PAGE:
[citation needed] The principle of relativity implies that the outcome of local experiments must be independent of the velocity of the apparatus, so the most important consequence
of this principle is the Copernican idea that dimensionless physical values such as the finestructure constant and electrontoproton mass ratio must not depend on where in space or time we measure them. 
The equivalence principle was properly introduced by Albert Einstein in 1907, when he observed that the acceleration of bodies towards the center of the Earth at a rate of
1g (being a standard reference of gravitational acceleration at the Earth’s surface) is equivalent to the acceleration of an inertially moving body that would be observed on a rocket in free space being accelerated at a rate of 1g. 
This assumption of exact physical equivalence makes it impossible for us to speak of the absolute acceleration of the system of reference, just as the usual theory of relativity
forbids us to talk of the absolute velocity of a system; and it makes the equal falling of all bodies in a gravitational field seem a matter of course. 
[1][2] Development of gravitational theory Something like the equivalence principle emerged in the early 17th century, when Galileo expressed experimentally that the acceleration
of a test mass due to gravitation is independent of the amount of mass being accelerated. 
The second part is the Einstein equivalence principle (with the same definition of “local”), restated to allow gravitational experiments and selfgravitating bodies.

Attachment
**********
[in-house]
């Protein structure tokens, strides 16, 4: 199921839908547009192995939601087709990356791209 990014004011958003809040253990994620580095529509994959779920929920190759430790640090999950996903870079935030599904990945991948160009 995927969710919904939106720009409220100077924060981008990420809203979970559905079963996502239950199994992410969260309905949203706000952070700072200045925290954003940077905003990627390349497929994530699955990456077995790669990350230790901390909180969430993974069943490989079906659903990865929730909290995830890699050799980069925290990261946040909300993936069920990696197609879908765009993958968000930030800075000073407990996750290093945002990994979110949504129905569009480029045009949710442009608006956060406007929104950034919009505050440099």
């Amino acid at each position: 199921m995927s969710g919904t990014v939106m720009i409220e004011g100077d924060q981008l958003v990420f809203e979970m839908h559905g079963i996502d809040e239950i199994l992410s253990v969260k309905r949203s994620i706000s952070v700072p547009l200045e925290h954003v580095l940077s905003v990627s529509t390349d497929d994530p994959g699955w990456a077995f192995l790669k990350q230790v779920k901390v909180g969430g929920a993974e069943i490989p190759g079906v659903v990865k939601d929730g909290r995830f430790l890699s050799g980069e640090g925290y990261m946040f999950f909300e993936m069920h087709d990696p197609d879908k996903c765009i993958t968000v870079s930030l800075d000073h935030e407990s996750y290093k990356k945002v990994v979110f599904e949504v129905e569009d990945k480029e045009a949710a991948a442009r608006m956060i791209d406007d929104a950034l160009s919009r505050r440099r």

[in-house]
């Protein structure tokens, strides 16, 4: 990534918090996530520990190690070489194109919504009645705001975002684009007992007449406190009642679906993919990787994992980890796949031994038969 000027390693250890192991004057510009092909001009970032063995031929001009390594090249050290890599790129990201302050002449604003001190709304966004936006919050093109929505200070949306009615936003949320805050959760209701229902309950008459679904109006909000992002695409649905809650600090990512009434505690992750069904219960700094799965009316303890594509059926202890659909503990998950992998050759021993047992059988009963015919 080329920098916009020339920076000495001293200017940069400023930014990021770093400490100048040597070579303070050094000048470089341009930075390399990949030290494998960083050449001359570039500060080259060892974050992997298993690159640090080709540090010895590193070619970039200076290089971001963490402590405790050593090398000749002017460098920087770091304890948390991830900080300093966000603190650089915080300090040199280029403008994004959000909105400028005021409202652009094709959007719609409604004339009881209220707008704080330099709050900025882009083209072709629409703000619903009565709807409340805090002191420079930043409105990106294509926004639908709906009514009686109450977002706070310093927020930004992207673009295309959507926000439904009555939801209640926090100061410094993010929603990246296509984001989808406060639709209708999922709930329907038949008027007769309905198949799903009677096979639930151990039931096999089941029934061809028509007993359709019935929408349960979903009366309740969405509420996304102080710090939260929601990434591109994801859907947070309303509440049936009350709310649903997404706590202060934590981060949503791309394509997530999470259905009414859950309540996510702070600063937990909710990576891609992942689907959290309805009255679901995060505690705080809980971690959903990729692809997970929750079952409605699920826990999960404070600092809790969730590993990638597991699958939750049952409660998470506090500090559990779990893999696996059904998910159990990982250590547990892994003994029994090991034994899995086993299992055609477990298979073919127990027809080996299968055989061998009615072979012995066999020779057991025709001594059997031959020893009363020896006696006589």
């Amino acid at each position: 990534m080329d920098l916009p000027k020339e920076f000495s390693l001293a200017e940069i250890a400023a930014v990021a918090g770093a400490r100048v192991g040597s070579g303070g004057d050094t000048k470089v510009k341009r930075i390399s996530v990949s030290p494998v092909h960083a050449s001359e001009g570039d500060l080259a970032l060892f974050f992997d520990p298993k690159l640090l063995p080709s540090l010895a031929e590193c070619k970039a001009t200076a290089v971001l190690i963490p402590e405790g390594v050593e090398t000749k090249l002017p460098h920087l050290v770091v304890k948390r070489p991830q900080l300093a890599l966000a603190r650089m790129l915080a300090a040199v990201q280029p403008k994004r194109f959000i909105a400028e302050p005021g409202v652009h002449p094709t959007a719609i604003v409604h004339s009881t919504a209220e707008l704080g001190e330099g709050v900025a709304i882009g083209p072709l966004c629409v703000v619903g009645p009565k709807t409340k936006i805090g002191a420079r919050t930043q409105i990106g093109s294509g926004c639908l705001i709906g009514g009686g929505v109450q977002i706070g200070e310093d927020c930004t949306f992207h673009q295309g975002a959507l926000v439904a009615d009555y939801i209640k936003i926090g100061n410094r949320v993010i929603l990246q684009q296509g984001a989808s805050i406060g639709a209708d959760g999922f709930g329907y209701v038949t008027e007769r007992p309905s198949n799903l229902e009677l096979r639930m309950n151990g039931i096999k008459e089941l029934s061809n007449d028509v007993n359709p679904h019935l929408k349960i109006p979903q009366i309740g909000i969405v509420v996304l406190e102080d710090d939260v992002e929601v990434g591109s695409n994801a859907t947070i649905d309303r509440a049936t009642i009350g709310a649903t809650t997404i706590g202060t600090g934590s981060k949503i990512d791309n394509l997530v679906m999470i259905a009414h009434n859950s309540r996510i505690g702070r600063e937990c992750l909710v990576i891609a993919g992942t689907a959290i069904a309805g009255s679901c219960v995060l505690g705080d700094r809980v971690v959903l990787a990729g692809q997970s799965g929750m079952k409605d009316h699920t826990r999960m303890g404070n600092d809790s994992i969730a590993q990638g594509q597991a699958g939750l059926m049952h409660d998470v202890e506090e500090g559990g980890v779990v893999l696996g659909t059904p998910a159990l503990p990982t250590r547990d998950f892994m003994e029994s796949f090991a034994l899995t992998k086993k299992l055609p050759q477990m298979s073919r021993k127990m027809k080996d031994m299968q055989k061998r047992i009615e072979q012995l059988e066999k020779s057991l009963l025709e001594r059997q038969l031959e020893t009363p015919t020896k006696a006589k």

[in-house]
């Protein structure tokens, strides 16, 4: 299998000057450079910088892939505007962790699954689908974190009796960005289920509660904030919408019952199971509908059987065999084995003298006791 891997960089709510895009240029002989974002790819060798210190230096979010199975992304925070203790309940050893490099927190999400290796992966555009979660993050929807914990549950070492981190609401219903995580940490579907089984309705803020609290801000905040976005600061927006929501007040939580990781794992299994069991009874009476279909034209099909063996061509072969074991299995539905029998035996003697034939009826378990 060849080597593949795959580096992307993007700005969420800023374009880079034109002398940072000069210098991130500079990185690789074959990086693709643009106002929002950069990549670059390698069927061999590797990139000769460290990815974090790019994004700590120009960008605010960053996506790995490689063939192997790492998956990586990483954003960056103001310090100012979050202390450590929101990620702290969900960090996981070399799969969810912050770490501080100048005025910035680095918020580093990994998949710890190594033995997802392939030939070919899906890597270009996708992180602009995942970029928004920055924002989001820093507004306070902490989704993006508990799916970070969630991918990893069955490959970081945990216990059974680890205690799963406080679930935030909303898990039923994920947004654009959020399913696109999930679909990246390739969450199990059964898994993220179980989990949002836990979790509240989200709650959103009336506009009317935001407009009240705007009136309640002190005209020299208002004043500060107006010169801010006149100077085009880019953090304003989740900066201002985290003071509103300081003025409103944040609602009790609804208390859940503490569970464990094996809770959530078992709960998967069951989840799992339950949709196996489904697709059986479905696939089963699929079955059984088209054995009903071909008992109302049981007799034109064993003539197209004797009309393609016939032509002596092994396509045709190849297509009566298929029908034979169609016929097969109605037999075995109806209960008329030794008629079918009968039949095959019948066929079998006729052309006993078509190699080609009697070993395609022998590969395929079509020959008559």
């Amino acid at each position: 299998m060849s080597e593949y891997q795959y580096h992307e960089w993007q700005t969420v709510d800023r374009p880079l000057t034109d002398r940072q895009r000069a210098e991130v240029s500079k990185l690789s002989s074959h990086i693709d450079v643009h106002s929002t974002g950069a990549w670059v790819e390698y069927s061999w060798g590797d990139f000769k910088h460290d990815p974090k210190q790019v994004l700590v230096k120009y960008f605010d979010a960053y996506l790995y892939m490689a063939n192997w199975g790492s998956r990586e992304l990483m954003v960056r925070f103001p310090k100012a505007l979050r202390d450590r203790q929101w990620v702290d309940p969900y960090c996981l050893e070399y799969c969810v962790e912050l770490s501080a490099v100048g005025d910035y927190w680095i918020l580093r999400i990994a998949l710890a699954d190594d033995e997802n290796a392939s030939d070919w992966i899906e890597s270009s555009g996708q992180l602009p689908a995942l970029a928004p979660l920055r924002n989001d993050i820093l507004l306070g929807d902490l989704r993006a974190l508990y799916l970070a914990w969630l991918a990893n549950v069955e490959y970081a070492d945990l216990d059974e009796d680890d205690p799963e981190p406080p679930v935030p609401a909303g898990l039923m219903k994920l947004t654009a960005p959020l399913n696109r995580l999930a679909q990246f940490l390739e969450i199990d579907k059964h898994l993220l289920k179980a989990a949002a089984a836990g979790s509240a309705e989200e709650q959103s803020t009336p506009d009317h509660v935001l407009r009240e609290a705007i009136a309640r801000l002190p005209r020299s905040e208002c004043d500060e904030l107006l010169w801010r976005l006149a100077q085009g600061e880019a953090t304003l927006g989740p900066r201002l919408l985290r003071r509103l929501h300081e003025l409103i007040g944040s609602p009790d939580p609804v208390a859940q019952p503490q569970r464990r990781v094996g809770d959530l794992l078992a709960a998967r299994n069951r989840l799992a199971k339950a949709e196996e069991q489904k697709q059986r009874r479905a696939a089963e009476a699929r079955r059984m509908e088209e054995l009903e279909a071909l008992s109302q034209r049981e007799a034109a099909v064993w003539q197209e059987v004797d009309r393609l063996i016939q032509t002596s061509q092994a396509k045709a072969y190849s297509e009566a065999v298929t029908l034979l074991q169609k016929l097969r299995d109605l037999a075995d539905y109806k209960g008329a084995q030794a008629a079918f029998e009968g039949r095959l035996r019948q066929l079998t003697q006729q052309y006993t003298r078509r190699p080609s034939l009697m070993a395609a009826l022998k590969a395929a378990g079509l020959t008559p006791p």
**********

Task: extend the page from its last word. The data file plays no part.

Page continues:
[35] Proposals that may lead to a quantum theory of gravity such as string theory and loop quantum gravity predict violations of the weak equivalence principle because they
contain many light scalar fields with long Compton wavelengths, which should generate fifth forces and variation of the fundamental constants. 
Either way: • The trajectory of a point mass in a gravitational field depends only on its initial position and velocity, and is independent of its composition and structure.

The strong equivalence principle suggests that gravity is entirely geometrical by nature (that is, the metric alone determines the effect of gravity) and does not have any
extra fields associated with it. 
[36] The Einstein equivalence principle[edit] What is now called the “Einstein equivalence principle” states that the weak equivalence principle holds, and that:[37] The outcome
of any local nongravitational experiment in a freely falling laboratory is independent of the velocity of the laboratory and its location in spacetime. 
The equivalence principle does not deny the existence of measurable effects caused by a rotating gravitating mass (frame dragging), or bear on the measurements of light deflection
and gravitational time delay made by nonlocal observers. 
K is a uniform gravitational field, whereas K’ has no gravitational field but is uniformly accelerated such that objects in the two frames experience identical forces: We
arrive at a very satisfactory interpretation of this law of experience, if we assume that the systems K and K’ are physically exactly equivalent, that is, if we assume that we may just as well regard the system K as being in a space free from
gravitational fields, if we then regard K as uniformly accelerated. 
The first part is a version of the weak equivalence principle that applies to objects that exert a gravitational force on themselves, such as stars, planets, black holes or
Cavendish experiments. 
These considerations suggest the following corollary to the equivalence principle, which Einstein formulated precisely in 1911: Whenever an observer detects the local presence
of a force that acts on all objects in direct proportion to the inertial mass of each object, that observer is in an accelerated frame of reference. 
Einstein stated it thus: we … assume the complete physical equivalence of a gravitational field and a corresponding acceleration of the reference system.